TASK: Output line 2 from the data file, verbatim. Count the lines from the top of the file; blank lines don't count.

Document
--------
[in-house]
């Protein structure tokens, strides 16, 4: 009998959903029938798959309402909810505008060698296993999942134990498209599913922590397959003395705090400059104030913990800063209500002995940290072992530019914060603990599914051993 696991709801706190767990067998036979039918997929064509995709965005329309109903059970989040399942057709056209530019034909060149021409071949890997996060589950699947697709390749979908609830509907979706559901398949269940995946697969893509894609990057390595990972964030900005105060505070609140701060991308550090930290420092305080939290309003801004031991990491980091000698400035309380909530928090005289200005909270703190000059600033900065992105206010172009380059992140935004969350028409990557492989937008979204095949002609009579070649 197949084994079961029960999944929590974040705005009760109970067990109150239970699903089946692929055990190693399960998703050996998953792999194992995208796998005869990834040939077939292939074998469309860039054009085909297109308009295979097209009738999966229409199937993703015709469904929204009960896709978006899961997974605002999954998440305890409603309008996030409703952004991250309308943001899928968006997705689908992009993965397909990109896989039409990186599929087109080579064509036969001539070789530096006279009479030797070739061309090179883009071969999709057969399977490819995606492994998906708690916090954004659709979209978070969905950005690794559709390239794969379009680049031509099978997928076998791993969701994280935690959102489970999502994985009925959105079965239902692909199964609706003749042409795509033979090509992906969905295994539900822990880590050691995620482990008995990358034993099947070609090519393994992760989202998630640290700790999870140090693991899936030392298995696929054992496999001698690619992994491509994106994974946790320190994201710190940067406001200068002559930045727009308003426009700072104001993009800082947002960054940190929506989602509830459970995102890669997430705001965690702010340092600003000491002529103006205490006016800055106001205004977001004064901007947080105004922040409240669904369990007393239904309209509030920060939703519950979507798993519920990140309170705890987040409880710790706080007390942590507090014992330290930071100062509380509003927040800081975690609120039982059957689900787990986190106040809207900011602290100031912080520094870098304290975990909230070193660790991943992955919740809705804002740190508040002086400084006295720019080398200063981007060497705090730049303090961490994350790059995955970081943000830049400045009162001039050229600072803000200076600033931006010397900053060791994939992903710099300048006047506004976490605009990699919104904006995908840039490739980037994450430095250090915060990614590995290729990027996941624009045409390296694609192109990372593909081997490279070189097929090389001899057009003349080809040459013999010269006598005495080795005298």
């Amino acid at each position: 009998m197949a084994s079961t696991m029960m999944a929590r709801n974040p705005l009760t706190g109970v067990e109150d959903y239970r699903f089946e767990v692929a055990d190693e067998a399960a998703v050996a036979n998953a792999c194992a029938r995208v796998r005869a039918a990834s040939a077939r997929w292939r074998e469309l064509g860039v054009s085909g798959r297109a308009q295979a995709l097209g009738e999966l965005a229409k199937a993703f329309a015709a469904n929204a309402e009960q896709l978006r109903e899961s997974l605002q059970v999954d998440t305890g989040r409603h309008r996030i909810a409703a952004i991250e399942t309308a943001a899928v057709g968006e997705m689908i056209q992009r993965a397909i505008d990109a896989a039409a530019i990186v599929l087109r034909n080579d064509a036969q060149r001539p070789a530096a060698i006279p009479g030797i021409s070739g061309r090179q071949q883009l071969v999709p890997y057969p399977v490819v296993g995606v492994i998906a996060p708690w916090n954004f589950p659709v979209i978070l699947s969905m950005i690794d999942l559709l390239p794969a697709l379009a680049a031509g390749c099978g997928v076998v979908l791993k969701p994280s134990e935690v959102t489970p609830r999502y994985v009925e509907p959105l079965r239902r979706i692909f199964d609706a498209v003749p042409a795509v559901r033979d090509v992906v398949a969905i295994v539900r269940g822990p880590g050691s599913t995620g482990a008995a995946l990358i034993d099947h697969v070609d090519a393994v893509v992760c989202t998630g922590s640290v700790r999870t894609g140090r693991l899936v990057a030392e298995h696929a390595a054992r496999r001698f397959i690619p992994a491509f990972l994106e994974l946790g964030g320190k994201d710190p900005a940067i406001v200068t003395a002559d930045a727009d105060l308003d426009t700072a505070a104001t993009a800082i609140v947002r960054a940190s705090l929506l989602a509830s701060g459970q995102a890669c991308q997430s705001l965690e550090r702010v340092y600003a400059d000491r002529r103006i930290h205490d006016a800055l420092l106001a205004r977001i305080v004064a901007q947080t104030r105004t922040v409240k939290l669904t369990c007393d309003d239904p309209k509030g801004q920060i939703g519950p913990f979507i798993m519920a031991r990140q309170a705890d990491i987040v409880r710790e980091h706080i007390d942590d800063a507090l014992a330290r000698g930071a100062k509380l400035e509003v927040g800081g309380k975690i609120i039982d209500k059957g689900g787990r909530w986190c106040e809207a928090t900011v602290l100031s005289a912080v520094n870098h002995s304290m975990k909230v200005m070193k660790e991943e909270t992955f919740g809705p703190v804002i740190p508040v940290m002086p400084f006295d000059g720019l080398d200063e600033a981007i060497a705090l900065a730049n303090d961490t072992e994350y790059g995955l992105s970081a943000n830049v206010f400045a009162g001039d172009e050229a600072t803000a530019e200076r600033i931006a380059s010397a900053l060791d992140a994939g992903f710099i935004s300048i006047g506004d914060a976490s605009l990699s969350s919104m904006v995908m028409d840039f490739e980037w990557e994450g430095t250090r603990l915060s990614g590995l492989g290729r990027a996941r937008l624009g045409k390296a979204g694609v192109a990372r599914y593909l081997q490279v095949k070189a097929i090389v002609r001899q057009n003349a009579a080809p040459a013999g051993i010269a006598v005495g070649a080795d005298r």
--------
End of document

């Protein structure tokens, strides 16, 4: 009998959903029938798959309402909810505008060698296993999942134990498209599913922590397959003395705090400059104030913990800063209500002995940290072992530019914060603990599914051993 696991709801706190767990067998036979039918997929064509995709965005329309109903059970989040399942057709056209530019034909060149021409071949890997996060589950699947697709390749979908609830509907979706559901398949269940995946697969893509894609990057390595990972964030900005105060505070609140701060991308550090930290420092305080939290309003801004031991990491980091000698400035309380909530928090005289200005909270703190000059600033900065992105206010172009380059992140935004969350028409990557492989937008979204095949002609009579070649 197949084994079961029960999944929590974040705005009760109970067990109150239970699903089946692929055990190693399960998703050996998953792999194992995208796998005869990834040939077939292939074998469309860039054009085909297109308009295979097209009738999966229409199937993703015709469904929204009960896709978006899961997974605002999954998440305890409603309008996030409703952004991250309308943001899928968006997705689908992009993965397909990109896989039409990186599929087109080579064509036969001539070789530096006279009479030797070739061309090179883009071969999709057969399977490819995606492994998906708690916090954004659709979209978070969905950005690794559709390239794969379009680049031509099978997928076998791993969701994280935690959102489970999502994985009925959105079965239902692909199964609706003749042409795509033979090509992906969905295994539900822990880590050691995620482990008995990358034993099947070609090519393994992760989202998630640290700790999870140090693991899936030392298995696929054992496999001698690619992994491509994106994974946790320190994201710190940067406001200068002559930045727009308003426009700072104001993009800082947002960054940190929506989602509830459970995102890669997430705001965690702010340092600003000491002529103006205490006016800055106001205004977001004064901007947080105004922040409240669904369990007393239904309209509030920060939703519950979507798993519920990140309170705890987040409880710790706080007390942590507090014992330290930071100062509380509003927040800081975690609120039982059957689900787990986190106040809207900011602290100031912080520094870098304290975990909230070193660790991943992955919740809705804002740190508040002086400084006295720019080398200063981007060497705090730049303090961490994350790059995955970081943000830049400045009162001039050229600072803000200076600033931006010397900053060791994939992903710099300048006047506004976490605009990699919104904006995908840039490739980037994450430095250090915060990614590995290729990027996941624009045409390296694609192109990372593909081997490279070189097929090389001899057009003349080809040459013999010269006598005495080795005298």